The subject of today’s blog is along the theme of ‘continuous improvement’. It’s a term we regularly use at work in a quality / lean process sort of a way, to signify the journey towards being world class in something. Never stopping with being satisfied with what you did today, and always striving to do better. It seemed like the perfect title for the design journey I’ve been on over the past few years.
The entrance hallway in our house is the perfect example of how skills evolve, and admitting that sometimes you don’t get it right the first time.
This is our hallway when we first moved into our 1969-built Prairie Style Minnesotan home. It was very beige, and very dated.
I set about renovating it to make it feel more like a modern cabin (as we live in the woods.) I tried to make it feel rustic with the use of the aged wood wall partition that we made, and the antler chandelier. To give it a modern twist, I added faux taxidermy in white only on the gallery wall.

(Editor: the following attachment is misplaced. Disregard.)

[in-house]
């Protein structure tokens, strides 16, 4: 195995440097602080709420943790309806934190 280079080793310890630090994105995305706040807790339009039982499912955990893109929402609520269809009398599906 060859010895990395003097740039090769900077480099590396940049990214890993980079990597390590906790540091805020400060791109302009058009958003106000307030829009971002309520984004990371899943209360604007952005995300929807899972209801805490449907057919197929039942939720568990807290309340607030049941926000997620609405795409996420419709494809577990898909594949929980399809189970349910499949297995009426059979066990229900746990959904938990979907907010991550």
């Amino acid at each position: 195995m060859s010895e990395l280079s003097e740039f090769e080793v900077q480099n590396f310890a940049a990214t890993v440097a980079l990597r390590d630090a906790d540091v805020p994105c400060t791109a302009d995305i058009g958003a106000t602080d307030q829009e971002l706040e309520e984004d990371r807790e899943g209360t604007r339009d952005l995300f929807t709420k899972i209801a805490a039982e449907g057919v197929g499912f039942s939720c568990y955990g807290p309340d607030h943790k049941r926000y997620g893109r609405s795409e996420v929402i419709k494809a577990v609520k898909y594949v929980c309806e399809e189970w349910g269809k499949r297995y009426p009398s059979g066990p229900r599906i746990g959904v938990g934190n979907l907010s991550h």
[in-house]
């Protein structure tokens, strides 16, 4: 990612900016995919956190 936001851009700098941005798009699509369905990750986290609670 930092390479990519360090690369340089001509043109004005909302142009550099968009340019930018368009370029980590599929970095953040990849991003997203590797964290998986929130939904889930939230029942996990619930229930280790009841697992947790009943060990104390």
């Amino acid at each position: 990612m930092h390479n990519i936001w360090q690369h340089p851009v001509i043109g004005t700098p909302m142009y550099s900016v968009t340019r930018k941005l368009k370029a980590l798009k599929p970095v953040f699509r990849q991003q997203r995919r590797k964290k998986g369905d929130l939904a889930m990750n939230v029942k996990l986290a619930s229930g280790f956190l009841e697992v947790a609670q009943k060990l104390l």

To give it more of a British hunting lodge / country feel, I opted for flagstone style flooring, and added things like the antique umbrella stand and horse bit artwork. We gave the wall a gold paint effect finish to add some richness and the traditional feel.
But it felt dark…
After living in the house for 4 years now, I’ve come to realize that living in the middle of the woods, with such heavy tree coverage, that the only time the house is ever bright inside is during the winter when there are no leaves on the trees. So the decoration inside has to account for this lack of natural light.